Megan Pizzo-Lyall will run in the 2019 federal election under the Liberal party banner, she announced Thursday night in Iqaluit alongside Prime Minister Justin Trudeau.
Pizzo-Lyall is a former Iqaluit city councillor. She was elected to a three-year term in October 2015 but resigned for a job opportunity. She now works as manager of operations for Atuqtuarvik Corporation, a financing and investment company for Inuit-owned businesses.
Pizzo-Lyall made the announcement Thursday at the Black Heart Café, with Trudeau in attendance. The prime minister is in Nunavut to announce plans to create a new protected area off the coast, and also visited the community of Arctic Bay.
During the announcement, Pizzo-Lyall said that she had several priorities for the upcoming campaign.
“Housing, increasing housing,” she said. “Eliminating poverty, that’s a huge one.
“I’m from a community where the majority of the residents rely on social assistance from the government and it’s hard. And I want people to know that I am going to fight for them.”
Hunter Tootoo, the current MP for Nunavut, announced earlier this week that he would not seek re-election. When he was elected he was the Liberal candidate, but he is currently serving as an Independent.
According to a bio of Pizzo-Lyall, she lives in Rankin Inlet, and grew up in Taloyoak. She lived in Iqaluit for 10 years. She attended Nunavut Sivuniksavut and graduated from Nunavut Arctic College in the Environmental Technology Program. She’s worked for the territorial Department of Environment and the Qikiqtani Inuit Association.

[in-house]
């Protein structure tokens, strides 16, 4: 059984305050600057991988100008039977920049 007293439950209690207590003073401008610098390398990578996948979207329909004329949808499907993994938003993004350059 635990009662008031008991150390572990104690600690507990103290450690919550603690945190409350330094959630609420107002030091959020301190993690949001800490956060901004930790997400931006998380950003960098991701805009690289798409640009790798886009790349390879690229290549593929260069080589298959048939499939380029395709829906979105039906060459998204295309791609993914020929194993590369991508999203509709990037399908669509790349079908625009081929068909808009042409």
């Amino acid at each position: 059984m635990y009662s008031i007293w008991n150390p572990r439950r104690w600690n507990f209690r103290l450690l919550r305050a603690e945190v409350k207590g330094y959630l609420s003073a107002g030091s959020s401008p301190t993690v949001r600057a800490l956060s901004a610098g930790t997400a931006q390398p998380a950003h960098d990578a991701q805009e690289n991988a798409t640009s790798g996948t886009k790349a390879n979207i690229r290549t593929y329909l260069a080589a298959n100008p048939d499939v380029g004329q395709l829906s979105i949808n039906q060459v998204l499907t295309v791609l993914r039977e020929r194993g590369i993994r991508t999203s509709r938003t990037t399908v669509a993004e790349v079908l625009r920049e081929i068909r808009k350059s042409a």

Leona Aglukkaq running for Conservatives
Gjoa Haven’s Leona Aglukkaq announced her plan to run for the Conservatives in April.
She’s a former territorial MLA and was elected as the Conservative member of Parliament for Nunavut for two terms in 2008 and 2011 in Stephen Harper’s government.
Aglukkaq was also in cabinet, serving terms as the minister of health, environment, and the Canadian Northern Economic Development Agency.
She lost to Tootoo in the 2015 election.
“There’s a lot of work to be done, I’m very excited about getting back to politics again,” she told CBC in April.
“You know I served eight years as a cabinet minister in the federal government. I represented Nunavut for eight years and with my experience and background I feel that I can make a difference again.”
The New Democratic Party and Green Party candidates for Nunavut have not yet been named.
The federal election is scheduled to take place on or before Oct. 21.
Related stories from around the North:
Finland: Finnish EU presidency to work on stronger Arctic policy, climate change mitigation, The Independent Barents Observer
Sweden: Swedish Centre Party promises tax break for rural northerners, Radio Sweden
United States: Democratic presidential candidates take to Twitter to weigh in on Alaska politics, Alaska Public Media